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Avner Ecker

After the Babylonian exile, Jews returned to their city under Cyrus I and rebuilt their temple in Jerusalem in 539 bce. Jerusalem eventually became the only monotheistic centre within the Greco-Roman world. Most Jews regarded their temple as the only temple to Yahweh. Three annual pilgrimages from the entire Mediterranean basin marked the city’s life cycle. The temple grew rich through donations, tithes, and a voluntary tax given by Jews. The city of the Second Temple Period was run according to a set of Jewish religious laws. Antiochus IV attempted to mould it into a Greek-style polis and instigated the Maccabean revolt (167–160 bce). The riches of the temple allured Hellenistic and Roman rulers alike, whereas the unique religious character of Jewish Jerusalem posed continuous political challenges. Indeed, the city was besieged, and the temple occasionally plundered by a succession of Hellenistic and Roman conquerors. Jerusalem and the temple flourished under Herod and his dynasts (Plin. HN 5.


Bar Kokhba  

Werner Eck

Shim‘on Bar Kokhba lead the rebellion of a part of the Jewish people, who organized an independent Jewish state for the short period from 132 to 136, during the reign of Hadrian. The rebellion which was finally crushed by the Roman army with heavy effects for the Jewish heartland in the province Judea.

Bar Kokhba (“son of a star”) is a sobriquet given to Shim'on, the leader of the Jewish revolt from 132–136. In his own letters, his real name is—in Aramaic/Hebrew language—Shim'on bar/ben Kosiba (P. Yadin 50; XḤev/Se 30, et al.); in Greek sources he is called Βαρχωχεβας (Justin, Apol. 1.31.6; Euseb. Hist. eccl. 4.6.2; 4.8.4), or Χοχεβᾶς (Sync. 660) or in Latin Cochebas (Hieron. De vir ill. 21); for all forms of names see PIR2 B 53; S 746.

The name Bar Kokhba (“son of a star”) carries a positive messianic association; it should go back to Rabbi Akiba, with reference to Balaam’s statement in Numbers 24.17: A star will come out of Jacob; a scepter will rise out of Israel. He will crush the foreheads of Moab, the skulls of all the sons of tumult. Akiba is said to have awarded him the title Messiah: “This is the king: messiah.” However, this assignment to Rabbi Akiba is probably unhistorical; it is an ascription made by later rabbis.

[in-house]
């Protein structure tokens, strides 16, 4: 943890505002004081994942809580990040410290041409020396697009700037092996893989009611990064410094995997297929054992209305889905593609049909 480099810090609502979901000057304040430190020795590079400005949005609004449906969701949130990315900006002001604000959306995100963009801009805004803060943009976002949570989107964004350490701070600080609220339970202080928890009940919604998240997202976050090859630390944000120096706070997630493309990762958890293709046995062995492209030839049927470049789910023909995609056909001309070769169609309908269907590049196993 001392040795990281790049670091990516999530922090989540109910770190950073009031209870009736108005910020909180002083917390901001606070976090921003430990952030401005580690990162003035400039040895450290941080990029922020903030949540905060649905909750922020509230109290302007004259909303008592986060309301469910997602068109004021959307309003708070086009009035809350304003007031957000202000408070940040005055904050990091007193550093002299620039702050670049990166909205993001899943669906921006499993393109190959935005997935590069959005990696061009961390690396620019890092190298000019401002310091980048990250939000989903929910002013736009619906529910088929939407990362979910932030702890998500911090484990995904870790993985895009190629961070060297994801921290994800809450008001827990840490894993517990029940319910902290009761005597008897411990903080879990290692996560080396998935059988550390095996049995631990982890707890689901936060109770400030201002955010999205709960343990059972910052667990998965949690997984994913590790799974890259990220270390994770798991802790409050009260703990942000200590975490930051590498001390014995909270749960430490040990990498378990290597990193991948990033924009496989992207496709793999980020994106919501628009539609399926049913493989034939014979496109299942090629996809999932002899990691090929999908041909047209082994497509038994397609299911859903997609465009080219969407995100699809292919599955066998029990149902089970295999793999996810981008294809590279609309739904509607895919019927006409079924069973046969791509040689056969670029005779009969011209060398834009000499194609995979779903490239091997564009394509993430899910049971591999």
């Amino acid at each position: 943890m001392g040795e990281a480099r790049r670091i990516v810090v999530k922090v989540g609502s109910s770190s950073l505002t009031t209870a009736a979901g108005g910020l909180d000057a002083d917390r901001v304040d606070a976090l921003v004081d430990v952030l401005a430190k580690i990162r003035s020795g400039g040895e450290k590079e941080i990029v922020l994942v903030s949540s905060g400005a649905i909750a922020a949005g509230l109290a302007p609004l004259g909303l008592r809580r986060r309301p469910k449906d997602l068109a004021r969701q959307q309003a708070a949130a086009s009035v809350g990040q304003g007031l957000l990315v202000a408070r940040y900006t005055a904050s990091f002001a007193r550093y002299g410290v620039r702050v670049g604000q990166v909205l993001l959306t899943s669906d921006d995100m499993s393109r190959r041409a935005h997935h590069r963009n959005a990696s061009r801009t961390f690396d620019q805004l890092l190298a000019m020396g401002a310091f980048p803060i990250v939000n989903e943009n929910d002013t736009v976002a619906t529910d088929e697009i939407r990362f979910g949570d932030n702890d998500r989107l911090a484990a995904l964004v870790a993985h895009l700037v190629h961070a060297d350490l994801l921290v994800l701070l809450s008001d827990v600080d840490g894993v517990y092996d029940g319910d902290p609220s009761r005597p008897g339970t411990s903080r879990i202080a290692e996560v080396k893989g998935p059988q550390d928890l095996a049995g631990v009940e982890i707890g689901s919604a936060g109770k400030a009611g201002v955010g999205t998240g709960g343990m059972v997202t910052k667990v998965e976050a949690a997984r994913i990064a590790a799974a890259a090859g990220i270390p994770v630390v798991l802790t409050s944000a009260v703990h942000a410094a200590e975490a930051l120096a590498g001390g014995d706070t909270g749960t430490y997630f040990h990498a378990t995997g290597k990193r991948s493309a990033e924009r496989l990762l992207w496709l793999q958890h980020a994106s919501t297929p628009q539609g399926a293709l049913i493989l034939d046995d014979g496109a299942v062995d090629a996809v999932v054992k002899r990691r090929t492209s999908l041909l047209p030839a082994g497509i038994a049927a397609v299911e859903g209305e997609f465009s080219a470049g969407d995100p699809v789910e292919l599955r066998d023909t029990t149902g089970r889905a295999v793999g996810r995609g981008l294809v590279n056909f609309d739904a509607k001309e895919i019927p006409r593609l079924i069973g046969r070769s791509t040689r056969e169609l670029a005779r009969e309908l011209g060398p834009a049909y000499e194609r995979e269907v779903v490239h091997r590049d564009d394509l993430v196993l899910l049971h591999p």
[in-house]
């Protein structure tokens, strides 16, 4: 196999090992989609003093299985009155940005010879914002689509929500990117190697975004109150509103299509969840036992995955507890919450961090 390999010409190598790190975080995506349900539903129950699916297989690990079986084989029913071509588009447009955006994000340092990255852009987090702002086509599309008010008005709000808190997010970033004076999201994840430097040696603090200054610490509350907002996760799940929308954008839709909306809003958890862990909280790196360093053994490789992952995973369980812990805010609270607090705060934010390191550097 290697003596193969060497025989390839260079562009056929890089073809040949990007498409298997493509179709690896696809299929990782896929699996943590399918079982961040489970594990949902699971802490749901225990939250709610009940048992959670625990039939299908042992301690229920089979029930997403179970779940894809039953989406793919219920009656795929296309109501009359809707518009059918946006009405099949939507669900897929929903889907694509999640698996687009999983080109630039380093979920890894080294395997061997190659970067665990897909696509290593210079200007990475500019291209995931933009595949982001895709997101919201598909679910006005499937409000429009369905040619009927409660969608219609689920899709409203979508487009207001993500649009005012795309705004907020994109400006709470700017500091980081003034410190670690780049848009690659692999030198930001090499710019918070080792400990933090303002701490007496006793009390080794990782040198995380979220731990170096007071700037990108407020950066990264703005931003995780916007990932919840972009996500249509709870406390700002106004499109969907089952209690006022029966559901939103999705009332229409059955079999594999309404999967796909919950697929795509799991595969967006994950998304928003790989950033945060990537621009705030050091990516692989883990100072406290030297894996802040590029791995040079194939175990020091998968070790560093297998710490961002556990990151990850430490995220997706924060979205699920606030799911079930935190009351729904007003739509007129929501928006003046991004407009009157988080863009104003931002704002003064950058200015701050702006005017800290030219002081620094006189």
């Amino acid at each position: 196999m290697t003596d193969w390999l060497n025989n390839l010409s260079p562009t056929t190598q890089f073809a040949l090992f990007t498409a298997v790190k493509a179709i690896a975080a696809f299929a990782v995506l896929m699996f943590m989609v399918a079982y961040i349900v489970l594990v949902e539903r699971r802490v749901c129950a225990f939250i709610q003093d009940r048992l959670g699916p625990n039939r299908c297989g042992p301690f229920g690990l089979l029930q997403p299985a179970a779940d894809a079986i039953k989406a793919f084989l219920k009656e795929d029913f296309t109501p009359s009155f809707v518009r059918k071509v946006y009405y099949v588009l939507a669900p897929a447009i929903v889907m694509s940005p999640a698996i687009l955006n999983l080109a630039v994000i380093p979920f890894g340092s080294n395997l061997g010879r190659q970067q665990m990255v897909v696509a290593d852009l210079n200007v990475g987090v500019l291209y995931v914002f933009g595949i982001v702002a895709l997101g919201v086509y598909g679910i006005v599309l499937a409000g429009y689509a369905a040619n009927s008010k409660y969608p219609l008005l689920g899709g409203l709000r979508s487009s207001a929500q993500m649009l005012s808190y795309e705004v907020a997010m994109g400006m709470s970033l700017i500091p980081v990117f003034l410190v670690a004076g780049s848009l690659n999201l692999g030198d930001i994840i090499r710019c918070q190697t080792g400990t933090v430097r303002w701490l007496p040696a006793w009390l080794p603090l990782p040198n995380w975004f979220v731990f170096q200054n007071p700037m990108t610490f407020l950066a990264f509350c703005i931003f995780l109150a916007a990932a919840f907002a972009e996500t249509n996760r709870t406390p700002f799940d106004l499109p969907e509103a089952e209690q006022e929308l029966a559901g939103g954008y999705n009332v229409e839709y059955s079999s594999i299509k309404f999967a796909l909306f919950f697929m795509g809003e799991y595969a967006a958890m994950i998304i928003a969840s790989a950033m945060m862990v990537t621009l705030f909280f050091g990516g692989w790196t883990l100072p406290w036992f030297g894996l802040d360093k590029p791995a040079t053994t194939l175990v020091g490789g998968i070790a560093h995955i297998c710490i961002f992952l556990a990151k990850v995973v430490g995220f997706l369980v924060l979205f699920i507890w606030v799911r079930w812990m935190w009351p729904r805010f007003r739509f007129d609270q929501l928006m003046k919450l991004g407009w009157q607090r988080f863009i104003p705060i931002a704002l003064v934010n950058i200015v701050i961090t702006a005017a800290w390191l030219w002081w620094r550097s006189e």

Cestius Gallus, Gaius, suffect consul, 42 CE  

Nadav Sharon

C. Cestius Gallus (d. 67 ce) is believed to have been the son of the consul of 35 ce by the same name (Tac. Ann. 6.31; Cass. Dio 58.25.2). He was appointed suffect consul in 42 ce (CIL VI 2015),1 and was appointed by Nero to be governor of Syria apparently in 63 ce, in place of Cn. Domitius Corbulo (Tac. Ann. 15.25), but certainly by 65.2As part of his position in Syria, he intervened in the situation in Judaea, which was growing increasingly tense during the tenure of the procurator Gessius Florus (64–66 ce), and he ultimately had an ignoble role in the beginnings of the Great Revolt in Judaea against Rome, 66–70 ce (Tac. Hist. 5.10; Joseph. BJ 1.20–21).His first recorded involvement with Judaea was in the spring of 66 ce,3 when he came to Jerusalem during the Jewish festival of Passover. The Jews approached him to denounce Florus’s cruelty (BJ 2.


diaspora, Jewish, 332 BCE–c. 600 CE  

Seth Schwartz

For some ancient Jews, “diaspora” (together with its cognates) was an actor’s and not an observer’s term. But its import was primarily theological: God punished the Jews for their sins by dispersing them from their native land of Israel. Yet “diaspora” retains analytic utility for historians, if taken to refer to the geographically and temporally varied modes of Jewish life outside Palestine. It is not known to what extent diaspora Jews were emigrants from Palestine and their descendants; nor do we know how numerous they were. But we can follow the evidence where it exists. The main lesson is that the onset of Roman rule created crises around the integration of the Jews into their host societies. Intentionally or not, in the cities of the east (and the big villages of Egypt) the Romans fomented discord between different elements of the population. In Egypt, this led at once to the ultimately lethal—for the Jews, anyhow—three-way competition between Jews, Greeks, and Egyptians. Even in Asia Minor, normally understood as the best-case scenario for Jews under Roman rule, the evidence indicates that Jewish life in the Roman imperial period was more fragile, constrained, fraught, and impermanent than is often supposed.